July 30, 2021 4 min read
How many times have you found yourself standing in Tadasana when your yoga instructor told you to “Activate your Mula Bandha”? Like other yogis in the room, you likely had an understanding of what to do physically. Start with an exhale, engage the pelvic floor, then draw it up towards my navel. Okay, got it. But why am I doing this?
Through yoga, we learn there is an intention behind everything—a purpose behind our breathing and something to learn from every posture. So, when yoga instructors cue subtle adjustments like these, we might question something like whether it’s for our alignment or to keep our minds focused.
As you continue to deepen your practice, you’ll have more opportunities to explore these deliberate movements with intentional thought. Learning about the bandhas and how to activate them to take your practice to the next level is a great place to start.
In yoga, Bandhas are commonly referred to as “energetic locks.” ‘Bandha’ means “to lock,” and your body has four of these interior Bandhas, or locks, that you can activate to enhance your practice on a physical and mental level.
When you engage the Bandhas, you contract muscles in specific parts of the body, enabling you to cultivate more strength and stability. But if Bandhas are inherent to the physical aspect of yoga, what is their connection to and purpose for the energetic body?
Bandha activation is common in asana and pranayama (breath control) practices because it controls the flow of energy, or prana, in your body. Hence why they are known as “energetic locks.”
Often in yoga, we are told to open up, receive, or expand. So, it’s normal to question the purpose and benefits behind locking up our muscles and energy.
For one, Bandha engagement temporarily blocks off our blood flow. Once we release that engagement, it enhances circulation, promoting a fresh flow of blood. The old blood cells are cycled out through this increase in circulation, and our organs become stronger and healthier through this renewal. This restorative cycle can help regulate your internal systems, balancing everything from your digestive to hormonal and metabolic processes.
If you wondered whether Bandhas are cued in a yoga class to help promote better focus, you certainly weren’t off base. Along with strengthening your organs, you can also sharpen your mind because this muscular contraction provides a single point of concentration.
Through this enhanced focus on the body, tuning into the breath with more control and steadiness becomes almost second nature. The benefit of all this is a clearer, more concentrated, and calmer mind.
Finally, Bandhas are beneficial for your brain centers, nadis (where prana flows through), and your chakras (energy centers). By contracting and releasing Bandhas, you can remove energy blockages to create balance and harmony within your energy body.
The connection between Bandhas and energy starts to make more sense when you look at where they lie within the body and how to activate them. For instance, let’s go back to the Mula Bandha, which means the root lock. ‘Mula’ is the Sanskrit term for root - you also see this word in Muladhara chakra or root chakra.
There are four main Bandhas that will help deepen your practice by connecting you to your internal energy flow.
Mula Bandha: Root Lock
When you engage your Mula Bandha during your yoga practice, you contract the pelvic floor muscles. The Root Lock directs your energy flow upwards, making you feel lighter on your mat and lighter within yourself. This upward energy can help you reach a higher level of consciousness.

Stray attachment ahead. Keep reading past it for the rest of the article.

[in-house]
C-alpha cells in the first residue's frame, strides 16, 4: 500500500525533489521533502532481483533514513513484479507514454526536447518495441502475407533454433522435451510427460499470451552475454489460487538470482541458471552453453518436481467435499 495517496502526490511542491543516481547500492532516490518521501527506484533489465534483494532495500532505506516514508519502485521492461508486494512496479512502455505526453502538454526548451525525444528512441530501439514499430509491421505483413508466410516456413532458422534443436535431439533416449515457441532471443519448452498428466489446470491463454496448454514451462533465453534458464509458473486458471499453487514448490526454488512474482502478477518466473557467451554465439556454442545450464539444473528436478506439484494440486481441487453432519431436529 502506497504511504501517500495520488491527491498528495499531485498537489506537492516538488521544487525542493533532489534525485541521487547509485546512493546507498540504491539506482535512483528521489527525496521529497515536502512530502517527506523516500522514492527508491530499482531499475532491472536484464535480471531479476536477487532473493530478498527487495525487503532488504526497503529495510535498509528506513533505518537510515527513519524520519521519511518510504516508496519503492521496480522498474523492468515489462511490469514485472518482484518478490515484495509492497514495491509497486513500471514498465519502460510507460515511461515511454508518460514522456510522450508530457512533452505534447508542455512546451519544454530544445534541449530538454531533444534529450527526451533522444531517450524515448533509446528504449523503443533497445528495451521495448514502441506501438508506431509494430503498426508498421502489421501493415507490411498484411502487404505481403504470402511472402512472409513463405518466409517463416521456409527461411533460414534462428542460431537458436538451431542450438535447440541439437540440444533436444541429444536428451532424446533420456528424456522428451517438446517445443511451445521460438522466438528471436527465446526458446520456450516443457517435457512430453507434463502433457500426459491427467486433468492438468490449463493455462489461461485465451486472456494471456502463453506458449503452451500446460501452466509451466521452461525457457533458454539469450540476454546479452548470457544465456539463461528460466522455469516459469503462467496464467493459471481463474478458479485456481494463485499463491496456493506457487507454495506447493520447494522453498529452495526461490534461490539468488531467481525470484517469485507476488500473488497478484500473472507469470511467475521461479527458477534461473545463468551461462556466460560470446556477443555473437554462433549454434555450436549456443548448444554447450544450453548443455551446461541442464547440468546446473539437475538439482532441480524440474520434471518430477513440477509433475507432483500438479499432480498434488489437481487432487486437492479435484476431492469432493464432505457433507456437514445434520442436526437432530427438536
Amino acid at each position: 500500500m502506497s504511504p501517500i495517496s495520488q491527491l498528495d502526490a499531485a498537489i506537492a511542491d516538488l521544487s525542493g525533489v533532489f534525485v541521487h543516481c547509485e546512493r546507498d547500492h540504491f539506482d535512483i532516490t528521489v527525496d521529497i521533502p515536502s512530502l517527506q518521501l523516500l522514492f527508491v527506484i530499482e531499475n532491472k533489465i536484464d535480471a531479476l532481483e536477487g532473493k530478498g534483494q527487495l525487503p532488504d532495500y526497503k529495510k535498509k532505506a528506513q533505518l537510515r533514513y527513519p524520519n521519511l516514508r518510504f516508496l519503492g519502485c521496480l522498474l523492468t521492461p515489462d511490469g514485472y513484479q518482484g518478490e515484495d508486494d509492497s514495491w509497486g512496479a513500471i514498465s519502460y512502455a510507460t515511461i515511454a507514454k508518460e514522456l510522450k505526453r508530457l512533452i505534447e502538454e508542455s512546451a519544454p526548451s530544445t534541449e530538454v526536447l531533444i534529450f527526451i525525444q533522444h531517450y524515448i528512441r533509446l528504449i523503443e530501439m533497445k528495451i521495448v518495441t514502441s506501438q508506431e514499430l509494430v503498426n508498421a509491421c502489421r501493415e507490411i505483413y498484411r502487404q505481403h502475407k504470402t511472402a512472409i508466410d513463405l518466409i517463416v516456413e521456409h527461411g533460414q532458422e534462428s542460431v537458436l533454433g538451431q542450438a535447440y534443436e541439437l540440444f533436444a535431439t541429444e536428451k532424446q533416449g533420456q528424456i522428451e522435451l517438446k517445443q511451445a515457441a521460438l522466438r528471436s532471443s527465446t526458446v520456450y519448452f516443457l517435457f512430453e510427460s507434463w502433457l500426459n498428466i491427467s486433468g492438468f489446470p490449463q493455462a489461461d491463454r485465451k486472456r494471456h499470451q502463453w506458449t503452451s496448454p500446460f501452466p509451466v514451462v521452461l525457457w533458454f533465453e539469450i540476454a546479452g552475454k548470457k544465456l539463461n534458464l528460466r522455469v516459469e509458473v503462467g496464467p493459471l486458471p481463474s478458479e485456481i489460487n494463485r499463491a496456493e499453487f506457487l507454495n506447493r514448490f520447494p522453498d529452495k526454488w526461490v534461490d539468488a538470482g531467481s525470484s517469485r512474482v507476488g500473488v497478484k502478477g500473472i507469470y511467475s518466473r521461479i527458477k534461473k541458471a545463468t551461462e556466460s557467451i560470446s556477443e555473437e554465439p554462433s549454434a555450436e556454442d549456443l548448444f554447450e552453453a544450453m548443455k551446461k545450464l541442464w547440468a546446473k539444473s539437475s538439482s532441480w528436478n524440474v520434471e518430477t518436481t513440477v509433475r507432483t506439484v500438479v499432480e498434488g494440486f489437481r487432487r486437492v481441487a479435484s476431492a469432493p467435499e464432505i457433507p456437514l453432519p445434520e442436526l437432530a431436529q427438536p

Uddiyana Bandha: Flying Upward Lock
The Flying Upward Lock is located between your navel and spine - the point where your diaphragm forms an energetic funnel. This Bandha moves energy upwards with a great deal of force, bringing your awareness of higher realms and consciousness with it.
On a physical level, activating this Bandha massages internal muscles in your lower back, helping to stimulate digestion. On an energetic level, this contraction can create more awareness of your heart chakra, inviting more love into your life and releasing stress.
Jalandhara Bandha: Throat Lock
Jalandhara is best understood as the locking of energy flow through the vessels and nerves of the neck area. For this reason, this Bandha is typically engaged along with other breathing practices or meditation. It also helps to heighten these practices by increasing your concentration and moving and holding energy in the upper chakras.
The Throat Lock compresses the main arteries in your neck, which puts pressure on your throat. The physical benefit of this sinus compression is that it helps balance your thyroid to regulate your metabolism.
Maha Bandha: The Great or Ultimate Lock
The Maha Bandha is the activation of all the Bandhas at the same time. This lock has a tremendous impact on quieting the mind. And since it is limited to specific yoga postures, it is typically used in pranayama and mediation practices.
The ultimate goal of deepening your understanding of Bandhas is not just to learn how to guide your students through the steps to engage them. In our 300-Hour Online Yoga Teacher Training course lesson on Bandhas, we will dive further into the specifics of how to engage these locks in your practice. You can view the entire lesson on Bandhas for free here.
Through experience, practice, patience, and repetition, the Bandhas will teach you important lessons to apply to your practice and life off the mat.
Some day you can inspire that same level of curiosity in your students that you once had. One day, you will be the instructor who tells your students, “Activate your Mula Bandha”, with inner-knowing and intention that reaches beyond the physical body.
Learn more about our self-paced online yoga teacher trainings.
Comments will be approved before showing up.
Sign up to get our latest tips, promotions, updates from the school and more...